In use, the carrier-loaded caddy is inserted into the disk drive unit through a door 2a. Upon entering the disk drive unit, a mechanism within serves to extract the disk and its carrier from the caddy and to return the caddy to the user. Such extraction is effected through a pair of spring-loaded doors (not shown) mounted on the forward end 10b of the caddy. The disk drive unit also includes apparatus for releasing the disk from its carrier and for loading the disk onto a drive spindle assembly for rotation. Such apparatus is disclosed in detail in the aforementioned application.
In retrieving the disk from the disk drive unit, an empty caddy is inserted through slot 2a. A mechanism within the drive unit functions to draw the caddy into the drive unit interior and, as the caddy advances, the carrier within the drive unit reenters the caddy interior through the aforementioned caddy doors. Upon being reloaded with the disk/carrier, the caddy is returned to the user through door 2a.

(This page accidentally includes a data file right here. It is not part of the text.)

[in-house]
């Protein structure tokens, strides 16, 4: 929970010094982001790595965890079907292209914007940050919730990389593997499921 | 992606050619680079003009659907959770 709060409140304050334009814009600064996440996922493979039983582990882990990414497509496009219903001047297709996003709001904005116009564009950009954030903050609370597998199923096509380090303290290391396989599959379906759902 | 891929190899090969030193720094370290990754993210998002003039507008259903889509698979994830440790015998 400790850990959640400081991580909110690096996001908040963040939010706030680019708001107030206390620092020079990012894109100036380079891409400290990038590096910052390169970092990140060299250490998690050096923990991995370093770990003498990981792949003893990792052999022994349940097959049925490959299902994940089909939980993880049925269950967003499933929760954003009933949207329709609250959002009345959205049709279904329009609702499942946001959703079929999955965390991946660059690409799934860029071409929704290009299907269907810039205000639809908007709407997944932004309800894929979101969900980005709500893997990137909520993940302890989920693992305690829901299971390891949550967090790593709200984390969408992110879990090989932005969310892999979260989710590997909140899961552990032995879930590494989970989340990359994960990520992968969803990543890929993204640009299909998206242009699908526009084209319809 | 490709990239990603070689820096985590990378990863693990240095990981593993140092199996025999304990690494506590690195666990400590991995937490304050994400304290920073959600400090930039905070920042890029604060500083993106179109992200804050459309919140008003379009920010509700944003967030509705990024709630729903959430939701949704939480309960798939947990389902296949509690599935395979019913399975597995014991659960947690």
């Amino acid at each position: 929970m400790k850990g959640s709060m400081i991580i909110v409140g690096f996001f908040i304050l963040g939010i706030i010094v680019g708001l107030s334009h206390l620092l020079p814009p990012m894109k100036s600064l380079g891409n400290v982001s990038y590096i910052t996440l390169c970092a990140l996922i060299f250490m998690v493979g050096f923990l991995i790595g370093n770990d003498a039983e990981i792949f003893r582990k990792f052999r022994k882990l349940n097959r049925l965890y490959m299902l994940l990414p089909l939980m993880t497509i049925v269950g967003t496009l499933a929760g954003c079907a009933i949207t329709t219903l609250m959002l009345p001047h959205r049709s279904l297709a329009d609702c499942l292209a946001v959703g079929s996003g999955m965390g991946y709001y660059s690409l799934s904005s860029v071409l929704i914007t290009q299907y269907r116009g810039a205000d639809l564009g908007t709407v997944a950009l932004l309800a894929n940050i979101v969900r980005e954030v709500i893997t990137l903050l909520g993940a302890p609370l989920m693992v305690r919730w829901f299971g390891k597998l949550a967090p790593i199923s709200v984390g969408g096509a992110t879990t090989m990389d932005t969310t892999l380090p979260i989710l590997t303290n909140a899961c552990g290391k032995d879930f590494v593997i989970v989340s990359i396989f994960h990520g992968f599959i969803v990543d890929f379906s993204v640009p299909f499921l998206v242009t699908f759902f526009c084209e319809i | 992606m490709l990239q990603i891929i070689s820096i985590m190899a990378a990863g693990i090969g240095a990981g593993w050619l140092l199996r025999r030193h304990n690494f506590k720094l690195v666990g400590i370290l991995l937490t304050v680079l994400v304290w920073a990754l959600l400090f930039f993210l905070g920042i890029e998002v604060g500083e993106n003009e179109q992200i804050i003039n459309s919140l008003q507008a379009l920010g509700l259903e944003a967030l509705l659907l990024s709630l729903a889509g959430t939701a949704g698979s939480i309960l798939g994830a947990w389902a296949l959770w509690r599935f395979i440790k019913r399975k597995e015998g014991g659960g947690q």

In FIG. 2, carrier 8 is shown to comprise a planar frame 12 having a wall portion 12a which defines a generally circular aperture 13 for receiving the rigid data storage disk 6. As shown, the diameter of aperture 13 is slightly larger than the disk diameter to readily accommodate the disk. Further, the generally circular aperture 13 has four expanded regions 13a which accommodate certain disk supporting members (not shown) of the disk drive unit which serve to support the disk upon release from the carrier. In addition to certain disk latching and unlatching features, described below, the carrier frame is also provided with certain cutouts C and notches N in its leading and trailing edges (as determined by the direction in which the carrier is inserted into the disk drive unit) which cooperate with a carrier locating mechanism within the disk drive unit for precisely locating the carrier with respect to a desired axis of rotation. As a result of the geometry of such cutouts and notches, the carrier can be inserted into the disk drive unit in any one of four different orientations.